FOCUS: GCC pharmaceutical logistics
The transportation of cold chain pharmaceuticals will total US $12.6 billion in 2018, continuing an annual 8–9% growth rate that is roughly double that of pharma products overall, according to the 2018 edition of the Biopharma Cold Chain Sourcebook.
According to researcher Nicholas Basta, this growth is also being fed by a growing trend for shipping ambient-temperature products in a monitored, controlled manner, which is a departure from past practices.
“Recent Good Distribution Practice (GDP) guidelines, to which the industry is gradually adopting, require control of even room-temperature product, which is essentially everything that is not refrigerated or frozen. With each passing year, the oversight of pharmaceutical and biologics shipping is getting tighter,” he says.
Agility has adopted similar principles for its pharma logistics operation. The 3PL has responded to the growing demand for pharma products in the region, led by the introduction of mandatory health insurance in the UAE and a focus by the government on local production, by creating a more responsive, visible supply chain that achieves rapid pick-ups.
Albert Asool, CEO, Agility Dubai.
“Staff members receive special training to process documentation and handle pharmaceuticals. Alarms trigger the need for corrective action en-route if temperatures fluctuate out of range,” explains Albert Asool, CEO, Agility Dubai. “The amount of time life science products spend in transit is reduced with Agility’s customized software for handheld devices, route optimization module, real-time dispatch and live updates. Together, these solutions provide detailed visibility for each step.”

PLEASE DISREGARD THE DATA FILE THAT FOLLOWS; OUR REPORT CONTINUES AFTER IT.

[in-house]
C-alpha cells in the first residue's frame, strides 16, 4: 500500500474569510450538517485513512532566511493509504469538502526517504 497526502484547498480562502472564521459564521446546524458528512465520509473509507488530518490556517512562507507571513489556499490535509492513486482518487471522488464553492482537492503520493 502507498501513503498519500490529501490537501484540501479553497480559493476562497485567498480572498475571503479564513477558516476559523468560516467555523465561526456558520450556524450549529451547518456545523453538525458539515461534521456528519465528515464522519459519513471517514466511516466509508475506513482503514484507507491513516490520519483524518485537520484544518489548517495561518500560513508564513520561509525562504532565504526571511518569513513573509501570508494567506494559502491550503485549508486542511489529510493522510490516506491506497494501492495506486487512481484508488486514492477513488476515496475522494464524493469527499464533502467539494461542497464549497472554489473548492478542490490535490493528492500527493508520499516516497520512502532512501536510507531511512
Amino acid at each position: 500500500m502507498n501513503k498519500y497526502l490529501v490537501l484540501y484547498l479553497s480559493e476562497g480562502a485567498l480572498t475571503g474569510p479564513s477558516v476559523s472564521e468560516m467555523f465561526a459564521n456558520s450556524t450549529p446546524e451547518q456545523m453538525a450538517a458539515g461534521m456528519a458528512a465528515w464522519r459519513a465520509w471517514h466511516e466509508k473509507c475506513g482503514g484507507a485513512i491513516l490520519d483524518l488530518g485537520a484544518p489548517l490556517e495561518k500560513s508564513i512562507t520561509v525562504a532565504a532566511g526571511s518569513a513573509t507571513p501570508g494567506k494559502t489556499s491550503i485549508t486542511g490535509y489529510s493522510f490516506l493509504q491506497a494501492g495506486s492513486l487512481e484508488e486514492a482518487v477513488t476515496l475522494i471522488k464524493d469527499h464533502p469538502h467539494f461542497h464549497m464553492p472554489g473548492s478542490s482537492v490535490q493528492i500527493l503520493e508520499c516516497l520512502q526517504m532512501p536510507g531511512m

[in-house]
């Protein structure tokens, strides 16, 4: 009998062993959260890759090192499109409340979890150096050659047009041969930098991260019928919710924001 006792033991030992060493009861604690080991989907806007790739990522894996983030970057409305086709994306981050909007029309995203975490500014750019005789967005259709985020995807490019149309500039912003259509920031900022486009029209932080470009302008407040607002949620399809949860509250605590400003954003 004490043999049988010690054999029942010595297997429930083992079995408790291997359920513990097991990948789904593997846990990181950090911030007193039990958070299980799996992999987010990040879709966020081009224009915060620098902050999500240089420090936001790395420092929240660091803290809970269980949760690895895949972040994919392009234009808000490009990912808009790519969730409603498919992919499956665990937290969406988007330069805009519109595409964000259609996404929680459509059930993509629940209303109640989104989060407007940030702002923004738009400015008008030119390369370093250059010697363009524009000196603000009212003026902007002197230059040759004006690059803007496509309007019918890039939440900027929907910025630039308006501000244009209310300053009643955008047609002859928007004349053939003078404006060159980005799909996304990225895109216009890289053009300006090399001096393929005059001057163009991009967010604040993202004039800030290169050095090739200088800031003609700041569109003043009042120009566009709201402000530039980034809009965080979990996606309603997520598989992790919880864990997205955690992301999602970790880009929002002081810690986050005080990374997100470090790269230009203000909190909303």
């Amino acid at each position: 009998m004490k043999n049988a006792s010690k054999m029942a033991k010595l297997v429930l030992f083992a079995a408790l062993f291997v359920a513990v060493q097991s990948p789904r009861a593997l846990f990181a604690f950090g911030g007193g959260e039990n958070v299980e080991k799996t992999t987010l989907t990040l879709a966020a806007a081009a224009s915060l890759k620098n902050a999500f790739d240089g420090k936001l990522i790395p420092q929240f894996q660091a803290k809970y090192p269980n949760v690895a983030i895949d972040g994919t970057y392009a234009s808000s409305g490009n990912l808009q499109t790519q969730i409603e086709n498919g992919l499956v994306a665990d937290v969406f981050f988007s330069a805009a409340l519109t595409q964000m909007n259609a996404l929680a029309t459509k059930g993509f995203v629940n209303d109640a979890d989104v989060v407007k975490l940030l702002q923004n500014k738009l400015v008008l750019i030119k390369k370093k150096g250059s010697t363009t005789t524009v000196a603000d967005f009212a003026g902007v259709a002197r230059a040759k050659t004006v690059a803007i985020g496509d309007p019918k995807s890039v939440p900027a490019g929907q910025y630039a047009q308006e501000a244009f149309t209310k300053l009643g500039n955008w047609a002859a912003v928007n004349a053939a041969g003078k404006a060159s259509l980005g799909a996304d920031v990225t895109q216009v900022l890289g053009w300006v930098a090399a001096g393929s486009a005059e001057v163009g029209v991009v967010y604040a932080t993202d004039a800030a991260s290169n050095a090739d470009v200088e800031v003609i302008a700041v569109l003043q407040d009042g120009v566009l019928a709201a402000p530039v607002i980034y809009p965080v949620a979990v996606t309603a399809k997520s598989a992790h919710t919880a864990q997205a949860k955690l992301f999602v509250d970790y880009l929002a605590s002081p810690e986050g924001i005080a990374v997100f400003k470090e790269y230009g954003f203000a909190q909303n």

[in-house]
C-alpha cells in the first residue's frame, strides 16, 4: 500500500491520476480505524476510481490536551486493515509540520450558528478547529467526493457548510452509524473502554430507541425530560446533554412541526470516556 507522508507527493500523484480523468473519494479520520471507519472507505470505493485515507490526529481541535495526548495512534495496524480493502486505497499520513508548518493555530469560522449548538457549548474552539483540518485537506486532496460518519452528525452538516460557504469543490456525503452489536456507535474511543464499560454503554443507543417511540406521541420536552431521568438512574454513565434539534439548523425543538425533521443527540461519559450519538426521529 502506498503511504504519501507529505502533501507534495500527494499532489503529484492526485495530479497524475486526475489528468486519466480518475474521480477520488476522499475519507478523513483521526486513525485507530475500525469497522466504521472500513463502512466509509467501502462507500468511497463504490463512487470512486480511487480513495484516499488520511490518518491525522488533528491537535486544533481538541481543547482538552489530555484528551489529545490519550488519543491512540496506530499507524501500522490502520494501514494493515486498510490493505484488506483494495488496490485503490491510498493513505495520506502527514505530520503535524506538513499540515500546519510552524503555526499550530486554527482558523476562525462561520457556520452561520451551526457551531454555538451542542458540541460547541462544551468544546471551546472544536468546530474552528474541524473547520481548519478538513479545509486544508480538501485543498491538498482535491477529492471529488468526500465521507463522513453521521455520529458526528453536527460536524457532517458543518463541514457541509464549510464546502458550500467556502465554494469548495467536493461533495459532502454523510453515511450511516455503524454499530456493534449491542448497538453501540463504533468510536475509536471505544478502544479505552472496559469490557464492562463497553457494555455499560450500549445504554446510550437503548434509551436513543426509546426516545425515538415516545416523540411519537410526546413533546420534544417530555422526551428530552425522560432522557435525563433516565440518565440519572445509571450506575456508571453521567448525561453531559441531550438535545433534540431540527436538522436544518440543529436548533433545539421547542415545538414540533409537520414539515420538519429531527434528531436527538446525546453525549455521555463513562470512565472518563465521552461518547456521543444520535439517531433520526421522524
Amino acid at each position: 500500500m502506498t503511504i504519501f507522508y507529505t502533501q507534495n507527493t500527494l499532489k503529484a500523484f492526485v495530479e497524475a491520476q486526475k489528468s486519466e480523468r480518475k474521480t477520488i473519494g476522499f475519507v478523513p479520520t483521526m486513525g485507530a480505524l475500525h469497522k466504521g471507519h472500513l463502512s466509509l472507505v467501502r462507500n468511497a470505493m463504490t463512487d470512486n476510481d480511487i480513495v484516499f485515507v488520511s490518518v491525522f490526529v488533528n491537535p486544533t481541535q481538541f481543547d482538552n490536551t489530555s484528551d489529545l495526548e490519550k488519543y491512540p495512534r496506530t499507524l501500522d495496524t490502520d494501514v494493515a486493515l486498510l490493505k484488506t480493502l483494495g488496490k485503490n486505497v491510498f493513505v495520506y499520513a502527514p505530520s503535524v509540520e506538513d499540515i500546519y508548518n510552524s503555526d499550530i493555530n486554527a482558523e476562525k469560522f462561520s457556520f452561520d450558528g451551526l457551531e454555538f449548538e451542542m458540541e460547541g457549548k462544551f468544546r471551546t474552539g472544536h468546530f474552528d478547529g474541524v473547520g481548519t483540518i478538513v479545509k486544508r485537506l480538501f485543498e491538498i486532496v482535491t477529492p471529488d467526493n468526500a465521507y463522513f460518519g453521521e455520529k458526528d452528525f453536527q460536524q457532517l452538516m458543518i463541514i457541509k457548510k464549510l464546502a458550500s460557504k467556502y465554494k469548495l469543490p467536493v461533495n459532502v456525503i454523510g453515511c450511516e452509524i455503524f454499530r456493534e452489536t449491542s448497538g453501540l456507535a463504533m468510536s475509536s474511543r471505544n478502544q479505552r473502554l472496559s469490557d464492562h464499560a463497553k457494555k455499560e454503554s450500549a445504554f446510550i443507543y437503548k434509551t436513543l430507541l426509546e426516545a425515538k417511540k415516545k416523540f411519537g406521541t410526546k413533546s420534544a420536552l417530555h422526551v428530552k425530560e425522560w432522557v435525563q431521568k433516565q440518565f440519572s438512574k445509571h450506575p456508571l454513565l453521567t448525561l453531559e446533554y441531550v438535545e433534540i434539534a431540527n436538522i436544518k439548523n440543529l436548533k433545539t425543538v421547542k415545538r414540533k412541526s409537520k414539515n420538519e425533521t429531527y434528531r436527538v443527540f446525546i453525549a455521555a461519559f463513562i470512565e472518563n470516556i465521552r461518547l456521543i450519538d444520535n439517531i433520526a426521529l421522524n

Nishithbhai Salla, sales manager at logistics technology solution provider, EPS, would like to see more logistics companies involved in pharma logistics do the same. “There is need for more awareness and employee knowledge enhancement in the industry about compliance with regulations,” says Salla. “We see warehousing activities are still better compared to transport activities - for example, maintaining the right temperature throughout supply chain process is still a challenge here. More service providers should rely on better technology tools to enhance service levels and standout from their competition.”
Alain Kaddoum, general manager, Swisslog Middle East.
Alain Kaddoum, general manager, Swisslog Middle East, says this is growing evermore important given the changing nature of the pharmaceuticals sector. “The pharmaceutical industry’s logistic processes are under ever-increasing pressure. With product diversification, smaller order quantities, shorter product cycles, serialisation, greater individualisation and more patient-centric approaches, pharmaceutical logistics must ensure that the trends and challenges facing the business are addressed,” he says.
According to Kaddoum, it’s no longer sufficient to track product batches; individual products need tracking and reporting as well. “This leads to increased pressure on factory logistics; storing more SKUs in smaller quantities; and more frequent movements to many different destinations,” he says. Warehouses also need additional areas for temperature and quality control – all in the same or even less space than before. “Delivering the right materials, in the right quantities to the right location on the production line at precisely the right time is essential to ensure a controlled and efficient production process,” he says.